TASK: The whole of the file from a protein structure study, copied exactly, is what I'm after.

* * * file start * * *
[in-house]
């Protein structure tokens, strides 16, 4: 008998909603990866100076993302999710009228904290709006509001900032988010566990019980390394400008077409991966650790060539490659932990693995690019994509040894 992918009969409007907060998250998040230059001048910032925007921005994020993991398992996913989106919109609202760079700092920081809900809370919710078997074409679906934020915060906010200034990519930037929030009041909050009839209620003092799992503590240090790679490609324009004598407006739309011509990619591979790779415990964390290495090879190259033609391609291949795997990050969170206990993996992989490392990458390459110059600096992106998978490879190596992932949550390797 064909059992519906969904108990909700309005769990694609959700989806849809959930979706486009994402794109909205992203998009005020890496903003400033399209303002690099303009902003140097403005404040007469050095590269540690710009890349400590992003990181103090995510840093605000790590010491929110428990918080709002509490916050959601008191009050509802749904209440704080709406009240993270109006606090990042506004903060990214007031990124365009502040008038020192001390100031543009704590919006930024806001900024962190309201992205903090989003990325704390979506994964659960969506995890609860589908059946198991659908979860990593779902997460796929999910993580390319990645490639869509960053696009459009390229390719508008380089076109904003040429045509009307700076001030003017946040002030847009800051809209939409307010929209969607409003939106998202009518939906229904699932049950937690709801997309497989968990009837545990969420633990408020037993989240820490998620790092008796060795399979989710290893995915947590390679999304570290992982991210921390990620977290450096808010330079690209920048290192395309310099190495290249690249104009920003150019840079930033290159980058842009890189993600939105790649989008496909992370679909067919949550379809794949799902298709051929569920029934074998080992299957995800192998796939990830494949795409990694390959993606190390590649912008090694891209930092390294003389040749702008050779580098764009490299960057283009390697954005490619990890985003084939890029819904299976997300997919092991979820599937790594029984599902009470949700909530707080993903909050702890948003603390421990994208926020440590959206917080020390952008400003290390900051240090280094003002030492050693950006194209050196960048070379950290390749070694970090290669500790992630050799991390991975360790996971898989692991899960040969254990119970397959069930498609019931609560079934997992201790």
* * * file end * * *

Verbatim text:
[in-house]
């Protein structure tokens, strides 16, 4: 008998909603990866100076993302999710009228904290709006509001900032988010566990019980390394400008077409991966650790060539490659932990693995690019994509040894 992918009969409007907060998250998040230059001048910032925007921005994020993991398992996913989106919109609202760079700092920081809900809370919710078997074409679906934020915060906010200034990519930037929030009041909050009839209620003092799992503590240090790679490609324009004598407006739309011509990619591979790779415990964390290495090879190259033609391609291949795997990050969170206990993996992989490392990458390459110059600096992106998978490879190596992932949550390797 064909059992519906969904108990909700309005769990694609959700989806849809959930979706486009994402794109909205992203998009005020890496903003400033399209303002690099303009902003140097403005404040007469050095590269540690710009890349400590992003990181103090995510840093605000790590010491929110428990918080709002509490916050959601008191009050509802749904209440704080709406009240993270109006606090990042506004903060990214007031990124365009502040008038020192001390100031543009704590919006930024806001900024962190309201992205903090989003990325704390979506994964659960969506995890609860589908059946198991659908979860990593779902997460796929999910993580390319990645490639869509960053696009459009390229390719508008380089076109904003040429045509009307700076001030003017946040002030847009800051809209939409307010929209969607409003939106998202009518939906229904699932049950937690709801997309497989968990009837545990969420633990408020037993989240820490998620790092008796060795399979989710290893995915947590390679999304570290992982991210921390990620977290450096808010330079690209920048290192395309310099190495290249690249104009920003150019840079930033290159980058842009890189993600939105790649989008496909992370679909067919949550379809794949799902298709051929569920029934074998080992299957995800192998796939990830494949795409990694390959993606190390590649912008090694891209930092390294003389040749702008050779580098764009490299960057283009390697954005490619990890985003084939890029819904299976997300997919092991979820599937790594029984599902009470949700909530707080993903909050702890948003603390421990994208926020440590959206917080020390952008400003290390900051240090280094003002030492050693950006194209050196960048070379950290390749070694970090290669500790992630050799991390991975360790996971898989692991899960040969254990119970397959069930498609019931609560079934997992201790």